IDPA maintains that the trial court erred in ruling that the agency’s position with regard to payment for the disputed services violates the equal protection clauses of the Federal and State constitutions.

When social and economic legislation is challenged as being violative of equal protection, the appropriate standard of judicial review is the “rational relation test.” The courts will not invalidate legislation which is simply deemed unwise or inartfully drawn. (United States R.R. Retirement Board v. Fritz (1980),_U.S__,_, 66 L. Ed. 2d 368, 376,101 S. Ct. 453,458-59.) If the legislative classification has some reasonable basis, it does not offend the constitution simply because the classification is not made with mathematical nicety or because in practice it results in some inequality. The problems of government are practical ones and may *20justify, if not require, rough accommodations. (Dandridge v. Williams (1970), 397 U.S. 471, 485, 25 L. Ed. 2d 491,502,90 S. Ct. 1153,1161.) If the legislature’s judgment is rational and the classification is not invidious, its efforts to tackle the problems of the poor are not subject to a constitutional strait jacket. (Jefferson v. Hackney (1972), 406 U.S. 535, 546, 32 L. Ed. 2d 285, 296, 92 S. Ct. 1724,1731.) Where any plausible reasons for the legislature’s action can be discerned, this court’s inquiry ends. It is constitutionally irrelevant whether these reasons did in fact underlie the legislative decision. Fritz,_U.S__,_, 66 L. Ed. 2d 368, 378,101 S. Ct. 453, 461.

The legislature’s stated purpose in enacting the wide-ranging programs of the Code is to assist in the alleviation and prevention of poverty in Illinois. To accomplish this goal, the Code authorizes financial aid to persons in need thereof in order that they may maintain a livelihood compatible with health and well-being, develop self-reliance, and realize their capacities for self-care and self-support. Ill. Rev. Stat. 1979, ch. 23, par. 1—1.

To carry out this purpose, the legislature created several distinct aid programs which offer varying types of assistance to different groups of people. (See Ill. Rev. Stat. 1979, ch. 23, pars. 3—1 through 7—6.) Faced with the obvious constraints of finite financial resources, the legislature in its wisdom drew lines and thus classified the needy among these various programs. We have been shown no evidence nor presented with meritorious argument which indicates that this classification scheme is arbitrary or that its intent was invidious. To the contrary, we find that the legislature responded to a difficult set of circumstances by constructing a rational public aid system well designed to utilize the restricted funding available to meet an excess of need. Therefore, we find no constitutional fault in the general construct of the various programs enacted under the Code.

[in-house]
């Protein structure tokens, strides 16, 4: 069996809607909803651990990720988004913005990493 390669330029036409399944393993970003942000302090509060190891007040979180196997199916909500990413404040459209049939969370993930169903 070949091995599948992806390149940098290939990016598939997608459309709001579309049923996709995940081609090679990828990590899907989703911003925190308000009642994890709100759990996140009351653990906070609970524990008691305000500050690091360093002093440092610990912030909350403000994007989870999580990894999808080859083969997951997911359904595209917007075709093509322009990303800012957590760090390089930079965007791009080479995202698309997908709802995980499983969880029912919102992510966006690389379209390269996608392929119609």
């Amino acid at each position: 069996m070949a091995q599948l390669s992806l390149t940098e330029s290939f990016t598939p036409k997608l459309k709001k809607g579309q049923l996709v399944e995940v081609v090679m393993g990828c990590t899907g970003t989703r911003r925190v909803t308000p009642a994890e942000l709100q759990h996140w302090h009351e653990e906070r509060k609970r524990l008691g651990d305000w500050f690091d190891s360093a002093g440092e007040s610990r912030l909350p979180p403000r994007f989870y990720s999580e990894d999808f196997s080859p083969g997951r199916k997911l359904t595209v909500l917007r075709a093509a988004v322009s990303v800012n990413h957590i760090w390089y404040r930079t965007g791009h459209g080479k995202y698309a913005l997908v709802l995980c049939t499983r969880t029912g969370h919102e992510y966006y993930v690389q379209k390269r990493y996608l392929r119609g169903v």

Plaintiff contends that an unconstitutional line has been drawn within the GA program itself between those recipients desiring optical and nonemergency dental care and those desiring other types of medical assistance. We note that the GA medical assistance program is not mandated by the legislature to be otherwise comprehensive with the exception of the disputed services.6 On the contrary, IDPA is, as held in section I above, vested with discretion to determine what, if any, types of medical aid are to be provided. The agency has exercised that discretion and made available only certain types of medical services. Included are in-patient and out-patient hospital care (except for rehabilitation and *21psychiatric services), emergency dental care for the relief of pain and infection, and transportation to and from the source of medical care. (Rules & Regulations IDPA, Rule 4.011(a)(2).) We do not view this classification, drawn pursuant to the agency’s statutorily granted discretionary powers, as being either arbitrary or invidious. Since budgetary constraints do not allow payment of the full standard of medical needs of all GA recipients, IDPA certainly could have concluded that hospital care and emergency dental assistance were the most necessary to the recipient class. While different policy judgments are of course possible, this particular decision is neither irrational nor invidious. Whether or not one agrees with this State determination, there is nothing in the constitution which forbids it. See Jefferson v. Hackey (1972), 406 U.S. 535, 549, 32 L. Ed. 2d 285, 298, 92 S. Ct. 1724, 1733.

We therefore find that the public aid scheme as a whole and the GA program in particular, as devised by the legislature and implemented by IDPA, comports with the equal protection principles of the constitution.

For the preceding reasons, we dissolve the injunction and reverse the judgment order entered by the circuit court of Cook County, and we enter summary judgment for IDPA.

Injunction dissolved, trial court reversed, judgment for IDPA.

STAMOS and PERLIN, JJ., concur.